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Trumbull Supporters Hope Lawsuit Changes How CPS Handles Disabled Students

By Adeshina Emmanuel | August 13, 2013 11:48am
 A mock "For Sale" sign put in front of Trumbull in May after the Board of Education voted to close it.
A mock "For Sale" sign put in front of Trumbull in May after the Board of Education voted to close it.
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Friends of Trumbull

ANDERSONVILLE — A federal judge might issue a ruling Tuesday in a discrimination lawsuit brought by parents and supporters of Lyman Trumbull Elementary School who seek an injunction to halt the shuttering of their school, which the Chicago Board of Education voted to close in May.

U.S. District Court Judge Gary Feinerman "may issue the ruling" in the case at a scheduled 4 p.m. hearing Tuesday at the Dirksen Building, his courtroom deputy said.

The suit's plaintiffs are two Trumbull kids with disabilities, their mothers and the pro-Trumbull community group Friends of Trumbull

The suit claims that the utilization formula Chicago Public Schools used to determine what schools would be closed did not take disabled students into account.

"Defendants have refused to adjust their utilization formula, insisting instead that the children be treated as if their disabilities did not exist, and as if they could and should occupy classrooms of a size not permitted by their disabilities," said the suit, which names the Chicago Board of Education and its CEO Barbara Byrd-Bennett as defendants.

School officials have acknowledged that the space-use formula did not account for special education students' particular space needs, but deny this was done to single out or discriminate against kids with disabilities and insist the students will receive reasonable accommodations at receiving schools.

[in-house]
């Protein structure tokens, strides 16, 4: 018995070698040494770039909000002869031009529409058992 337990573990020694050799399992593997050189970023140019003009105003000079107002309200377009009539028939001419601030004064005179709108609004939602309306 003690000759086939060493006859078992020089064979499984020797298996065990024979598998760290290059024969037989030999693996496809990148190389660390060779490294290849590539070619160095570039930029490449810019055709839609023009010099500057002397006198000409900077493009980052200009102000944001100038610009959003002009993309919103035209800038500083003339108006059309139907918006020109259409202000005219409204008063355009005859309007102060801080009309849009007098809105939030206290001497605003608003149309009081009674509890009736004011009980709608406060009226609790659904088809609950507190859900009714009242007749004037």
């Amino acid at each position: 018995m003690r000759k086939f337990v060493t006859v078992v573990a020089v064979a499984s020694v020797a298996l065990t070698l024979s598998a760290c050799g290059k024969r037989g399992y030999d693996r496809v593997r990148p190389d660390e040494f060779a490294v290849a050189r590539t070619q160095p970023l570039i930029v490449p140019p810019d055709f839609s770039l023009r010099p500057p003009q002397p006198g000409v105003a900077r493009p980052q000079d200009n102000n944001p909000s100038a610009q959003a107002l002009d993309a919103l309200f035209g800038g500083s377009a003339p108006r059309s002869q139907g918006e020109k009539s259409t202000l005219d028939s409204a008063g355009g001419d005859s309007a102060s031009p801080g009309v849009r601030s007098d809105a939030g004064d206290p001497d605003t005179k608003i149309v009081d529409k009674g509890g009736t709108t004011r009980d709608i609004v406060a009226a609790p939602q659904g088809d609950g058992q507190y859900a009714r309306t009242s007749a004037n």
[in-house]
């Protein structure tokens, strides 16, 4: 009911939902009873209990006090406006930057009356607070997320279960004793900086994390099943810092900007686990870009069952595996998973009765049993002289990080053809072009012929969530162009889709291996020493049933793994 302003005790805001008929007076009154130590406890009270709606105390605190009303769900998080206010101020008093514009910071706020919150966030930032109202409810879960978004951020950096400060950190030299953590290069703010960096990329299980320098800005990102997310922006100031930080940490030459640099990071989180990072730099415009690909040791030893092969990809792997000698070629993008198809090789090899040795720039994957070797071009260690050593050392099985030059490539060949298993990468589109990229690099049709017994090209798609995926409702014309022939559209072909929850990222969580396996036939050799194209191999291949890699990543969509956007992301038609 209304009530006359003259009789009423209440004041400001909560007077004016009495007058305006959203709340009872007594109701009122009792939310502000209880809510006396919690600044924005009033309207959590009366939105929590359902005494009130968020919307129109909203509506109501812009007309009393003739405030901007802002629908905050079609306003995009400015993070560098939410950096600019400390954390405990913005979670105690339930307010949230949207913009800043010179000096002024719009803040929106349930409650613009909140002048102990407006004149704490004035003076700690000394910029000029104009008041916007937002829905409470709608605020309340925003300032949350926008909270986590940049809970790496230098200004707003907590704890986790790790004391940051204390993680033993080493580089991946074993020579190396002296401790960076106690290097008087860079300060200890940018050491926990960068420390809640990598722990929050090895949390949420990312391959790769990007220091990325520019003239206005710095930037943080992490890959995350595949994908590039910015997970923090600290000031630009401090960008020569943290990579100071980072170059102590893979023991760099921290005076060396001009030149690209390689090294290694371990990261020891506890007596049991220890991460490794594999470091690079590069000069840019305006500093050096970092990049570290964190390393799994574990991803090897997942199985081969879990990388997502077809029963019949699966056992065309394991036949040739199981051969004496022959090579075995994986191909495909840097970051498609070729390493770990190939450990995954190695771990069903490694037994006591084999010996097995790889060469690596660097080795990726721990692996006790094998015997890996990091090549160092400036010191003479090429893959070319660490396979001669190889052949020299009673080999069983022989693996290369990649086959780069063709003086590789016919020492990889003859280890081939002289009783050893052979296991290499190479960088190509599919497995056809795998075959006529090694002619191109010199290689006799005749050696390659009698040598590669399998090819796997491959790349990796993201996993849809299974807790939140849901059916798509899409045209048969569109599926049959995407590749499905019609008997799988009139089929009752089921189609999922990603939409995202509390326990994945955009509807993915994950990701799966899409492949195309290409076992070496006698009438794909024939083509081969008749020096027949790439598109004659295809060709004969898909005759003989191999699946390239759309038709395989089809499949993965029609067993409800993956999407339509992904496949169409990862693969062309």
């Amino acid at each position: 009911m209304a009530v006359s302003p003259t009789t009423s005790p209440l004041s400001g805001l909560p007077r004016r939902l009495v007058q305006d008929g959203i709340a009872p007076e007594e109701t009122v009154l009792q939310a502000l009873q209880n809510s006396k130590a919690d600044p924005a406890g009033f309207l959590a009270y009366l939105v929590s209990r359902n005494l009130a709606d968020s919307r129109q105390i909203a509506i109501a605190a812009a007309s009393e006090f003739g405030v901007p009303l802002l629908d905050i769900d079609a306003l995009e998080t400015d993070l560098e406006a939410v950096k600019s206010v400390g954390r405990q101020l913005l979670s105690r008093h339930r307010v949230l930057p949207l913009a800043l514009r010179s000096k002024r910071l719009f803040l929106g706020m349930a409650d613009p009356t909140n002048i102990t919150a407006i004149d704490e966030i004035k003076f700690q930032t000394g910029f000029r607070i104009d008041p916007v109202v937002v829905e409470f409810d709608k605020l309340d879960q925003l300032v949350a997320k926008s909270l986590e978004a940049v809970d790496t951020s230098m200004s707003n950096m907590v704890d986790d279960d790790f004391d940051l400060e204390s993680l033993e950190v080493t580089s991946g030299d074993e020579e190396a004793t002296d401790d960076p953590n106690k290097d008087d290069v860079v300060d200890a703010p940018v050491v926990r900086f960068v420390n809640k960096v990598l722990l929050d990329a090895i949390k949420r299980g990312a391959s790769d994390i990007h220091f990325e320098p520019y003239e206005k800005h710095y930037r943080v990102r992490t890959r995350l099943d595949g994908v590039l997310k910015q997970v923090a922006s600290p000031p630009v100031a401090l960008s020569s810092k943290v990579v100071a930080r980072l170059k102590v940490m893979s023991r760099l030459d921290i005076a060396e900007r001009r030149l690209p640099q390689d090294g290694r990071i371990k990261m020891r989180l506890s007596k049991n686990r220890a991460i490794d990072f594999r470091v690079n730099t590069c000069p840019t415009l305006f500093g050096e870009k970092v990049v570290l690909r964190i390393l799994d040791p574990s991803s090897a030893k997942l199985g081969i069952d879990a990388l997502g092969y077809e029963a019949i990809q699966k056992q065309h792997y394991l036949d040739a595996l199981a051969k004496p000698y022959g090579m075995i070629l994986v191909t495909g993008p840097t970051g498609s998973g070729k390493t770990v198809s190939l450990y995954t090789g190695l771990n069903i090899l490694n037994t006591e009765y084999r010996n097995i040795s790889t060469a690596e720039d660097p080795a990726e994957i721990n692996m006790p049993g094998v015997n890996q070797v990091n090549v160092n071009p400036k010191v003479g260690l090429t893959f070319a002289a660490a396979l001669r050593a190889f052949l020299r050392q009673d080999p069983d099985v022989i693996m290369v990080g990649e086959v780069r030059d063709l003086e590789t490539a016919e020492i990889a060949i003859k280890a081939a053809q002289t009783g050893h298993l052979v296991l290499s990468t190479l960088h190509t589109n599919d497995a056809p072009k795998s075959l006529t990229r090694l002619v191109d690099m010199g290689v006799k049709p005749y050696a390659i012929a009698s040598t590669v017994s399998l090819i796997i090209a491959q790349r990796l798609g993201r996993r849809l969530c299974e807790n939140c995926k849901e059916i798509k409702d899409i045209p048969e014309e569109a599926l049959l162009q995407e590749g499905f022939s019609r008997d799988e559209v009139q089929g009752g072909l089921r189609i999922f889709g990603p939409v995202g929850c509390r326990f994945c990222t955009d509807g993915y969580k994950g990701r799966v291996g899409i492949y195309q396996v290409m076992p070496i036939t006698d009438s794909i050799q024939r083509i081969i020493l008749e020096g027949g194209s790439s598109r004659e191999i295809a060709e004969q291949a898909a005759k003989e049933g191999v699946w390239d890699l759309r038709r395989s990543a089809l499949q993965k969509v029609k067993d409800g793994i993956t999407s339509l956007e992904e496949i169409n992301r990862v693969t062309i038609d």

Lawyers for the school district argued that the plaintiffs "must prove that they have been denied the benefits of a service, program, or activity offered by a public entity 'because of' their disabilities. They must prove harm. Because Plaintiffs cannot make this showing, no violation has occurred," according to court documents.

If students "are not being denied a free and appropriate public education ...  their only possible argument is that the 'service, program, or activity' being denied them is the ability to attend Trumbull. This argument fails because ... students do not have the right to attend a particular school," CPS lawyers argued, according to court documents.

Wendy Katten, a CPS parent and director of Raise Your Hand for Illinois Public Education said that ethically, at least, the Trumbull supporters make a strong case — but she would “be surprised if they win the case, to be honest.”

“Only because I don't know that the law is on the side of plaintiffs in school closings cases,” said Katten, who has followed the case closely and attended hearings. “Children with disabilities should not be left out of a formula to calculate space — and that's what happened here.’

Katten added that even if the plaintiffs don’t win, “there should be enough information to show that children with disabilities have been left out of the space utilization formula and that that formula needs to change, or it should change for ethical if not legal reasons.”